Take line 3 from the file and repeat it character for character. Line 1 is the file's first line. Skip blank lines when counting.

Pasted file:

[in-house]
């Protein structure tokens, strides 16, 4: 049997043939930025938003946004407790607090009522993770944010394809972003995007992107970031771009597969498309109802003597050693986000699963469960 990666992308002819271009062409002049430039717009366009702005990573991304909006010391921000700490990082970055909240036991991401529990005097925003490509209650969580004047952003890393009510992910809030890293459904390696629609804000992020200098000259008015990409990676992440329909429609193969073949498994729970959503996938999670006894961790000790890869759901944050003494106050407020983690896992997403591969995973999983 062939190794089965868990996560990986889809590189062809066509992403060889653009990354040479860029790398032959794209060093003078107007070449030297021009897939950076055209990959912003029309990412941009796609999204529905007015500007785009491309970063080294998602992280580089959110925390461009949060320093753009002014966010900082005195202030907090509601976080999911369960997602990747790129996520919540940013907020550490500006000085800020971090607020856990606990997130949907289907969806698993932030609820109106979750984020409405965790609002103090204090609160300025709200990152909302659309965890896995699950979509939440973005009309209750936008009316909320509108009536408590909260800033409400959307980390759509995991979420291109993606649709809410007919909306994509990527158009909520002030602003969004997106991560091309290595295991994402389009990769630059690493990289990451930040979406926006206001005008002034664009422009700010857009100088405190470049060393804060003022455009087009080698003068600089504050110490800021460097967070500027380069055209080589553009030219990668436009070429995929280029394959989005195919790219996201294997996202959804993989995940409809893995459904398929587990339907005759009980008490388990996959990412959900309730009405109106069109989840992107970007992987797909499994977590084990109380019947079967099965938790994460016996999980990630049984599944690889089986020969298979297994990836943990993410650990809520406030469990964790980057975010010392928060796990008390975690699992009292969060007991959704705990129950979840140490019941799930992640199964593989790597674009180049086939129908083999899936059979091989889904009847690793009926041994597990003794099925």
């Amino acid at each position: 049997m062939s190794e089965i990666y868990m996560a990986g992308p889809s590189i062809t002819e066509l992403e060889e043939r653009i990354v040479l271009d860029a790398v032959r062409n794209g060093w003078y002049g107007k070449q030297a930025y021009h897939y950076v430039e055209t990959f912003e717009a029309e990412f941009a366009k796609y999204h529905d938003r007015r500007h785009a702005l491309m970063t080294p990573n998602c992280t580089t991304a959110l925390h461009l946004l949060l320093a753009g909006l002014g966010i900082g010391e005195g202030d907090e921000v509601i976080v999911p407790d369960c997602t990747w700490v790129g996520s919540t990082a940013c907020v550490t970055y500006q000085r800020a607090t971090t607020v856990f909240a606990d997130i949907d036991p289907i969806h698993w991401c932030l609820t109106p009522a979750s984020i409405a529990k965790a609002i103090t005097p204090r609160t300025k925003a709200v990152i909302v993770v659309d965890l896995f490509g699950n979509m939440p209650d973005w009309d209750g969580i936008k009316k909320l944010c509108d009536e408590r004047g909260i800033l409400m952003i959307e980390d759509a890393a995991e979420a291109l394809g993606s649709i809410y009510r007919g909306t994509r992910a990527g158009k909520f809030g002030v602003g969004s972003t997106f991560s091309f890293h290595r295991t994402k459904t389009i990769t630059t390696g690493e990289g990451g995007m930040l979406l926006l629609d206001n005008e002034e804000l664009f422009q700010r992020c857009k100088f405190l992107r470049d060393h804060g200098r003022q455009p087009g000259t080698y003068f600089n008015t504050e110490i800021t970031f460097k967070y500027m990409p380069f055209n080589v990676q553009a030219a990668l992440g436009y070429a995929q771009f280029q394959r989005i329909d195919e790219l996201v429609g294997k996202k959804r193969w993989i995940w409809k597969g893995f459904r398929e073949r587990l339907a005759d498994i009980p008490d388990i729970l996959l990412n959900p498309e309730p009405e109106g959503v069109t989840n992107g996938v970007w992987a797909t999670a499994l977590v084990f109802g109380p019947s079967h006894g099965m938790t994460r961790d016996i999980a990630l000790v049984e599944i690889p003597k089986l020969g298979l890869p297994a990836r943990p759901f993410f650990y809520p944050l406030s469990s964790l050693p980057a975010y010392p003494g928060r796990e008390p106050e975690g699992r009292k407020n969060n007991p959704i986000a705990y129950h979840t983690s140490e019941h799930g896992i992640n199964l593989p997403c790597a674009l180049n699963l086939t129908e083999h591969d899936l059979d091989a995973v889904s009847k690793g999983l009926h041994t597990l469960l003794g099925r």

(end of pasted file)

């Amino acid at each position: 049997m062939s190794e089965i990666y868990m996560a990986g992308p889809s590189i062809t002819e066509l992403e060889e043939r653009i990354v040479l271009d860029a790398v032959r062409n794209g060093w003078y002049g107007k070449q030297a930025y021009h897939y950076v430039e055209t990959f912003e717009a029309e990412f941009a366009k796609y999204h529905d938003r007015r500007h785009a702005l491309m970063t080294p990573n998602c992280t580089t991304a959110l925390h461009l946004l949060l320093a753009g909006l002014g966010i900082g010391e005195g202030d907090e921000v509601i976080v999911p407790d369960c997602t990747w700490v790129g996520s919540t990082a940013c907020v550490t970055y500006q000085r800020a607090t971090t607020v856990f909240a606990d997130i949907d036991p289907i969806h698993w991401c932030l609820t109106p009522a979750s984020i409405a529990k965790a609002i103090t005097p204090r609160t300025k925003a709200v990152i909302v993770v659309d965890l896995f490509g699950n979509m939440p209650d973005w009309d209750g969580i936008k009316k909320l944010c509108d009536e408590r004047g909260i800033l409400m952003i959307e980390d759509a890393a995991e979420a291109l394809g993606s649709i809410y009510r007919g909306t994509r992910a990527g158009k909520f809030g002030v602003g969004s972003t997106f991560s091309f890293h290595r295991t994402k459904t389009i990769t630059t390696g690493e990289g990451g995007m930040l979406l926006l629609d206001n005008e002034e804000l664009f422009q700010r992020c857009k100088f405190l992107r470049d060393h804060g200098r003022q455009p087009g000259t080698y003068f600089n008015t504050e110490i800021t970031f460097k967070y500027m990409p380069f055209n080589v990676q553009a030219a990668l992440g436009y070429a995929q771009f280029q394959r989005i329909d195919e790219l996201v429609g294997k996202k959804r193969w993989i995940w409809k597969g893995f459904r398929e073949r587990l339907a005759d498994i009980p008490d388990i729970l996959l990412n959900p498309e309730p009405e109106g959503v069109t989840n992107g996938v970007w992987a797909t999670a499994l977590v084990f109802g109380p019947s079967h006894g099965m938790t994460r961790d016996i999980a990630l000790v049984e599944i690889p003597k089986l020969g298979l890869p297994a990836r943990p759901f993410f650990y809520p944050l406030s469990s964790l050693p980057a975010y010392p003494g928060r796990e008390p106050e975690g699992r009292k407020n969060n007991p959704i986000a705990y129950h979840t983690s140490e019941h799930g896992i992640n199964l593989p997403c790597a674009l180049n699963l086939t129908e083999h591969d899936l059979d091989a995973v889904s009847k690793g999983l009926h041994t597990l469960l003794g099925r």